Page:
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01.12.2011 | Review | Ausgabe 1/2011 Open Access

Journal of the International AIDS Society 1/2011

HIV and incarceration: prisons and detention

Zeitschrift:
Journal of the International AIDS Society > Ausgabe 1/2011
Autoren:
Ralf Jürgens, Manfred Nowak, Marcus Day
Wichtige Hinweise

Competing interests

The authors declare that they have no competing interests.

Authors' contributions

RJ took primary responsibility for the writing of all sections of the paper with the exception of the first section (Forgotten prisoners: global crisis of conditions in detention), which was written by MN. MD was involved in all discussions of the article and provided extensive comments that were integrated in the final version of the article. All authors read and approved the final manuscript.

Abstract

The high prevalence of HIV infection among prisoners and pre-trial detainees, combined with overcrowding and sub-standard living conditions sometimes amounting to inhuman or degrading treatment in violation of international law, make prisons and other detention centres a high risk environment for the transmission of HIV. Ultimately, this contributes to HIV epidemics in the communities to which prisoners return upon their release.
We reviewed the evidence regarding HIV prevalence, risk behaviours and transmission in prisons. We also reviewed evidence of the effectiveness of interventions and approaches to reduce the risk behaviours and, consequently, HIV transmission in prisons.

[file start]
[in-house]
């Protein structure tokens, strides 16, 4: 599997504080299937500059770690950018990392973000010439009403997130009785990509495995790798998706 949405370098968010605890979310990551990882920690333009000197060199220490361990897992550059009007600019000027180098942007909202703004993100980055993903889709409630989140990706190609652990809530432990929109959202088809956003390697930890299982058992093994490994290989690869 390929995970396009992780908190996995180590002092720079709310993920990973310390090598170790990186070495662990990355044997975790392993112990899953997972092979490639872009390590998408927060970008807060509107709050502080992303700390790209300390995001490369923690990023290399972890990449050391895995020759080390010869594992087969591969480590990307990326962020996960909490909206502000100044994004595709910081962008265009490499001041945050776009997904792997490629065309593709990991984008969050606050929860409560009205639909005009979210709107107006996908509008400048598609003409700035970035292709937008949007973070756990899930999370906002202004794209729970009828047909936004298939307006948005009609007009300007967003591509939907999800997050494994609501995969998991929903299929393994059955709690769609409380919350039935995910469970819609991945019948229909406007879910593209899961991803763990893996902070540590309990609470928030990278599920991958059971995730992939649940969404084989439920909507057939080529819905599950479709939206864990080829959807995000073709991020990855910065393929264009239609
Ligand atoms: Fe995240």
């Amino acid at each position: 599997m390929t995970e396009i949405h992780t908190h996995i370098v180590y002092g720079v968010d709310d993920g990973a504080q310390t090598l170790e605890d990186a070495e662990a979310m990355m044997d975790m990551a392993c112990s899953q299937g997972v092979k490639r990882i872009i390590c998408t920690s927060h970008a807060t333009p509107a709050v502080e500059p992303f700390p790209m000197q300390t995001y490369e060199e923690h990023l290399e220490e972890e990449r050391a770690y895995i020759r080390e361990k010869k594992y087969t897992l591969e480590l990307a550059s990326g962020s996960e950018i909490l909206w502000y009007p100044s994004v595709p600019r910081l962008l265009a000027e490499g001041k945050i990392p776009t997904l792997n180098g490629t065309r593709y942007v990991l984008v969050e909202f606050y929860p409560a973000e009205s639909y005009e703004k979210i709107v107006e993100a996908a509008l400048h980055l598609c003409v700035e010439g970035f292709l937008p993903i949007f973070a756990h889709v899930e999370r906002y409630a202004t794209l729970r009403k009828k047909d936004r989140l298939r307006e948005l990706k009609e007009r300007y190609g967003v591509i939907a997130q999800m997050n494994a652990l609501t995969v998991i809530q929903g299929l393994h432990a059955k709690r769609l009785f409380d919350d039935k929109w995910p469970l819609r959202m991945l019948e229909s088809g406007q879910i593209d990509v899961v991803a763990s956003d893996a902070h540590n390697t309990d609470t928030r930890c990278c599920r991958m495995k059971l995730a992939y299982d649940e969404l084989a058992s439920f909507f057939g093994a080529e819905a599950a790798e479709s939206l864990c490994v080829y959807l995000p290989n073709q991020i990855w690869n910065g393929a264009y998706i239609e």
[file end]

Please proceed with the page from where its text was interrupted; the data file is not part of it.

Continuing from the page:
A large number of studies report high levels of risk behaviour in prisons, and HIV transmission has been documented. There is a large body of evidence from countries around the world of what prison systems can do to prevent HIV transmission. In particular, condom distribution programmes, accompanied by measures to prevent the occurrence of rape and other forms of non-consensual sex, needle and syringe programmes and opioid substitution therapies, have proven effective at reducing HIV risk behaviours in a wide range of prison environments without resulting in negative consequences for the health of prison staff or prisoners.
The introduction of these programmes in prisons is therefore warranted as part of comprehensive programmes to address HIV in prisons, including HIV education, voluntary HIV testing and counselling, and provision of antiretroviral treatment for HIV-positive prisoners. In addition, however, action to reduce overcrowding and improve conditions in detention is urgently needed.
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